China unveils grand development plan for Central Asia
Chinese President Xi Jinping has unveiled a grand plan for Central Asia's development, from building infrastructure to boosting trade, taking on a new leadership role in a region that has traditionally been a Russian sphere of influence.
China is ready to coordinate development strategies with Kazakhstan, Kyrgyzstan, Tajikistan, Turkmenistan and Uzbekistan, and promote the modernisation of all, Xi said in an address to a China-Central Asia Summit in northwest China on Friday.
"This summit has added new impetus to the development and revitalisation of the six counties, and injected strong positive energy into regional peace and stability," Xi said later at a press conference with his Central Asian counterparts.
"We will jointly foster a new paradigm of deeply complementary and high-level win-win cooperation."
With its engagement, China has put itself at the forefront of the race for political influence and energy assets in the resource-rich region, with Russia distracted by its war in Ukraine and the withdrawal of US forces from Afghanistan diminishing the US presence in the region.
The five former Soviet republics, with a network of trade corridors, offer China alternative routes to transport fuel, food and other commodities in the event of disruptions elsewhere.
The pledges of support and cooperation at the two-day summit will present a contrast to a "negative" image of China invoked at a summit of Group of Seven leaders in Japan from Friday.
China's support for Central Asia also appear to be a counter-weight to US accusations of its coercive diplomacy.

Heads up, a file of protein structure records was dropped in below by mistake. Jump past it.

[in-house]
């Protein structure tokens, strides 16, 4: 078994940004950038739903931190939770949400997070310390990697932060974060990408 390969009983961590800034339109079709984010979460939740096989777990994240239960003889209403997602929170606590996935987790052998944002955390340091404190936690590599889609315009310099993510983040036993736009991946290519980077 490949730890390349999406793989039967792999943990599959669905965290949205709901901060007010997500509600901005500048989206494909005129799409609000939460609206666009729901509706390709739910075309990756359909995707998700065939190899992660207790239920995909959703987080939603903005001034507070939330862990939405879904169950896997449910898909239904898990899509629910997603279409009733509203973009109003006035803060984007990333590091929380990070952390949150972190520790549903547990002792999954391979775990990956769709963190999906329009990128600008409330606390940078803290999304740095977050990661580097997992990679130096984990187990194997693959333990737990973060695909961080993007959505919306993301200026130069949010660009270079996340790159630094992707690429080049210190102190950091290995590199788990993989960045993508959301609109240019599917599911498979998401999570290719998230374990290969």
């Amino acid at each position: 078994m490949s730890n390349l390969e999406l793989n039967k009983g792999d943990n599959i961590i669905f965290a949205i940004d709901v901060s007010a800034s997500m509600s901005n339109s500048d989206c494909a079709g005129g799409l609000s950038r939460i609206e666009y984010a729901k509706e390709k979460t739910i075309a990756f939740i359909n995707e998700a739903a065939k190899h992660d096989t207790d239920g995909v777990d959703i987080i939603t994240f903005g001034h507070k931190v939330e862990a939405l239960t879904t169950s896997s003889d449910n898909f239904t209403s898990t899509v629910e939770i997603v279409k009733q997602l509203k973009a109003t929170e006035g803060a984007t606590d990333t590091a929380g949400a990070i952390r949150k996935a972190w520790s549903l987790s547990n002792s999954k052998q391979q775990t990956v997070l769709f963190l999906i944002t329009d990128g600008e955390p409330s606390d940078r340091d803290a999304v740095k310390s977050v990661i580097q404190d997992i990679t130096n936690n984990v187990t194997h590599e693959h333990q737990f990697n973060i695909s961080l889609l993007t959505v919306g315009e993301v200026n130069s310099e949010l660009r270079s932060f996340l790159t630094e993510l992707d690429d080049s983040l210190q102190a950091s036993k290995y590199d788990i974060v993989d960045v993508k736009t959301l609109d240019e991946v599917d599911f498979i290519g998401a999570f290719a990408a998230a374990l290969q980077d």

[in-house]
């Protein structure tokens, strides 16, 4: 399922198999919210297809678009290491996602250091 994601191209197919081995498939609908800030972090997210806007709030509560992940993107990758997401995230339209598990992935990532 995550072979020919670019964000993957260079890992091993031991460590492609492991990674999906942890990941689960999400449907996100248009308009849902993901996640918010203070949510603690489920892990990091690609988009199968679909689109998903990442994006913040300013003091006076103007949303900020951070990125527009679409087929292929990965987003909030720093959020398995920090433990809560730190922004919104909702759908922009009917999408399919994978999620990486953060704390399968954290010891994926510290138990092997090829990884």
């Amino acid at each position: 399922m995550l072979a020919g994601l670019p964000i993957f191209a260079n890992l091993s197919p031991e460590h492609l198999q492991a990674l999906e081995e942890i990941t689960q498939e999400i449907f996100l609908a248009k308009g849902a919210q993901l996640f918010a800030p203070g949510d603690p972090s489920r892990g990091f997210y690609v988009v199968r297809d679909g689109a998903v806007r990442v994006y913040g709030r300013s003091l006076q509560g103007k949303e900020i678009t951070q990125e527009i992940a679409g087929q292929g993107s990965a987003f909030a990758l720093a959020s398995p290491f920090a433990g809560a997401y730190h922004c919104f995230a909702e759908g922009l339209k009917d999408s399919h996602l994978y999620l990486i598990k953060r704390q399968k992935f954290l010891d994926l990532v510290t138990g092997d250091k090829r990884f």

Xi said China and the Central Asian countries should deepen trust and offer "clear and strong support" on core interests such as sovereignty, independence, national dignity and long-term development.
He did not mention Ukraine, which like the Central Asian nations, was part of the Soviet Union.
"China is ready to help Central Asian countries improve their law enforcement, security, and defence capability construction," he said.
China would also upgrade bilateral investment agreements and increase cross-border freight volume with the region, Xi said.
It will encourage Chinese-funded businesses in Central Asia to create more jobs, build warehouses, and launch a special train service aimed at promoting tourism, he added.
"To bolster our cooperation and Central Asian development, China will provide Central Asian countries with a total of 26 billion yuan ($A5.56b) of financing support and grants," Xi said.
Two-way trade between China and Central Asia hit a record $US70 billion ($A105 billion) last year, with Kazakhstan leading with $US31 billion ($A47 billion), as China seeks deeper links in its quest for greater food and energy security.
Xi said the building of Line D of the China-Central Asia natural gas pipeline should be accelerated.
He also called on China and Central Asia to increase their oil and gas trade, develop energy cooperation across industrial chains, and boost cooperation on new energy and the peaceful use of nuclear energy.
In the longer term, China supports construction of a cross-Caspian Sea international transport corridor, and would strengthen the construction of transport hubs of China-Europe freight train services, Xi said.